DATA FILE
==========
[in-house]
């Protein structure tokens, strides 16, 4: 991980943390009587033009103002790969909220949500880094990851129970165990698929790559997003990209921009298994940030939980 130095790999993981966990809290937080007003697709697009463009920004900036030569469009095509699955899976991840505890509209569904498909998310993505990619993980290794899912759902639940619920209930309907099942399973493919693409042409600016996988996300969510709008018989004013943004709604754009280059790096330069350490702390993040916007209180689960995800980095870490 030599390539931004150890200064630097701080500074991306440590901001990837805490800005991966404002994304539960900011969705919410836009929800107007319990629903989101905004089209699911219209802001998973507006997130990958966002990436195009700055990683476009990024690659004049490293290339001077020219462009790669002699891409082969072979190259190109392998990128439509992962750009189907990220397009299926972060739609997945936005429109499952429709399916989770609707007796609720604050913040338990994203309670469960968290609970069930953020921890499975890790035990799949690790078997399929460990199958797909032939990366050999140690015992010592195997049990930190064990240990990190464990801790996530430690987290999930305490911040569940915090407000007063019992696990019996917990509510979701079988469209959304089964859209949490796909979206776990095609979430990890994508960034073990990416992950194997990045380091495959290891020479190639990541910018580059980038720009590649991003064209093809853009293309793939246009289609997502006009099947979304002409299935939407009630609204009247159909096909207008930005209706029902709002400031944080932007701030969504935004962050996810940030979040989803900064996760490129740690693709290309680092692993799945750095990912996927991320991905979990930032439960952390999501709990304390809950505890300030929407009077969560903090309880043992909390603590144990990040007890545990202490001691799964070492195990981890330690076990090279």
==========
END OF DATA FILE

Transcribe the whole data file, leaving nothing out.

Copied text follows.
[in-house]
């Protein structure tokens, strides 16, 4: 991980943390009587033009103002790969909220949500880094990851129970165990698929790559997003990209921009298994940030939980 130095790999993981966990809290937080007003697709697009463009920004900036030569469009095509699955899976991840505890509209569904498909998310993505990619993980290794899912759902639940619920209930309907099942399973493919693409042409600016996988996300969510709008018989004013943004709604754009280059790096330069350490702390993040916007209180689960995800980095870490 030599390539931004150890200064630097701080500074991306440590901001990837805490800005991966404002994304539960900011969705919410836009929800107007319990629903989101905004089209699911219209802001998973507006997130990958966002990436195009700055990683476009990024690659004049490293290339001077020219462009790669002699891409082969072979190259190109392998990128439509992962750009189907990220397009299926972060739609997945936005429109499952429709399916989770609707007796609720604050913040338990994203309670469960968290609970069930953020921890499975890790035990799949690790078997399929460990199958797909032939990366050999140690015992010592195997049990930190064990240990990190464990801790996530430690987290999930305490911040569940915090407000007063019992696990019996917990509510979701079988469209959304089964859209949490796909979206776990095609979430990890994508960034073990990416992950194997990045380091495959290891020479190639990541910018580059980038720009590649991003064209093809853009293309793939246009289609997502006009099947979304002409299935939407009630609204009247159909096909207008930005209706029902709002400031944080932007701030969504935004962050996810940030979040989803900064996760490129740690693709290309680092692993799945750095990912996927991320991905979990930032439960952390999501709990304390809950505890300030929407009077969560903090309880043992909390603590144990990040007890545990202490001691799964070492195990981890330690076990090279």